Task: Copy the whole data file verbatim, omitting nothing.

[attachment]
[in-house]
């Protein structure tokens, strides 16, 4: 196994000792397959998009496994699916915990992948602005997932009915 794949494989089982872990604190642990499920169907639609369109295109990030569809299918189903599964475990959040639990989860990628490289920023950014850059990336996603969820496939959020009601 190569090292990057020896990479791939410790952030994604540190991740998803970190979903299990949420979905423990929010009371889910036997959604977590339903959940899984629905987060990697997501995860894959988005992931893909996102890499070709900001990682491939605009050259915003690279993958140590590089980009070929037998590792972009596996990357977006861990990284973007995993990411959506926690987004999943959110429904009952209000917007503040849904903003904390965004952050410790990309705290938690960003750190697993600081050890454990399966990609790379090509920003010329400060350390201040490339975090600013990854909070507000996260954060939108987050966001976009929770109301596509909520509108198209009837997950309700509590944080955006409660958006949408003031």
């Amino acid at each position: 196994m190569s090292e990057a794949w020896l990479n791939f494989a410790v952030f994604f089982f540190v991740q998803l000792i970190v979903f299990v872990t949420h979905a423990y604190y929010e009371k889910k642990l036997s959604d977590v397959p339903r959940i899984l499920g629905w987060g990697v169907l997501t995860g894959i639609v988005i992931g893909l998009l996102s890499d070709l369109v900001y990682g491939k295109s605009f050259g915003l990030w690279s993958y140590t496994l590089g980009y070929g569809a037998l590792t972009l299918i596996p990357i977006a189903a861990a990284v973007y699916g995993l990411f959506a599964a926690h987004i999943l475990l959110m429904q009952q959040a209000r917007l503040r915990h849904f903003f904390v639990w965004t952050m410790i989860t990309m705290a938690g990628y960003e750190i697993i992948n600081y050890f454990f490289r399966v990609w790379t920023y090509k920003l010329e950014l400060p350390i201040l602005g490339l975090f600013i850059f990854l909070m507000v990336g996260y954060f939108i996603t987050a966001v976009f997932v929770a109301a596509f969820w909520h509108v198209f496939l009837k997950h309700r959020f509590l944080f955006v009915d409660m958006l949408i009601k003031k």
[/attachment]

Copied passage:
[in-house]
């Protein structure tokens, strides 16, 4: 196994000792397959998009496994699916915990992948602005997932009915 794949494989089982872990604190642990499920169907639609369109295109990030569809299918189903599964475990959040639990989860990628490289920023950014850059990336996603969820496939959020009601 190569090292990057020896990479791939410790952030994604540190991740998803970190979903299990949420979905423990929010009371889910036997959604977590339903959940899984629905987060990697997501995860894959988005992931893909996102890499070709900001990682491939605009050259915003690279993958140590590089980009070929037998590792972009596996990357977006861990990284973007995993990411959506926690987004999943959110429904009952209000917007503040849904903003904390965004952050410790990309705290938690960003750190697993600081050890454990399966990609790379090509920003010329400060350390201040490339975090600013990854909070507000996260954060939108987050966001976009929770109301596509909520509108198209009837997950309700509590944080955006409660958006949408003031």
């Amino acid at each position: 196994m190569s090292e990057a794949w020896l990479n791939f494989a410790v952030f994604f089982f540190v991740q998803l000792i970190v979903f299990v872990t949420h979905a423990y604190y929010e009371k889910k642990l036997s959604d977590v397959p339903r959940i899984l499920g629905w987060g990697v169907l997501t995860g894959i639609v988005i992931g893909l998009l996102s890499d070709l369109v900001y990682g491939k295109s605009f050259g915003l990030w690279s993958y140590t496994l590089g980009y070929g569809a037998l590792t972009l299918i596996p990357i977006a189903a861990a990284v973007y699916g995993l990411f959506a599964a926690h987004i999943l475990l959110m429904q009952q959040a209000r917007l503040r915990h849904f903003f904390v639990w965004t952050m410790i989860t990309m705290a938690g990628y960003e750190i697993i992948n600081y050890f454990f490289r399966v990609w790379t920023y090509k920003l010329e950014l400060p350390i201040l602005g490339l975090f600013i850059f990854l909070m507000v990336g996260y954060f939108i996603t987050a966001v976009f997932v929770a109301a596509f969820w909520h509108v198209f496939l009837k997950h309700r959020f509590l944080f955006v009915d409660m958006l949408i009601k003031k």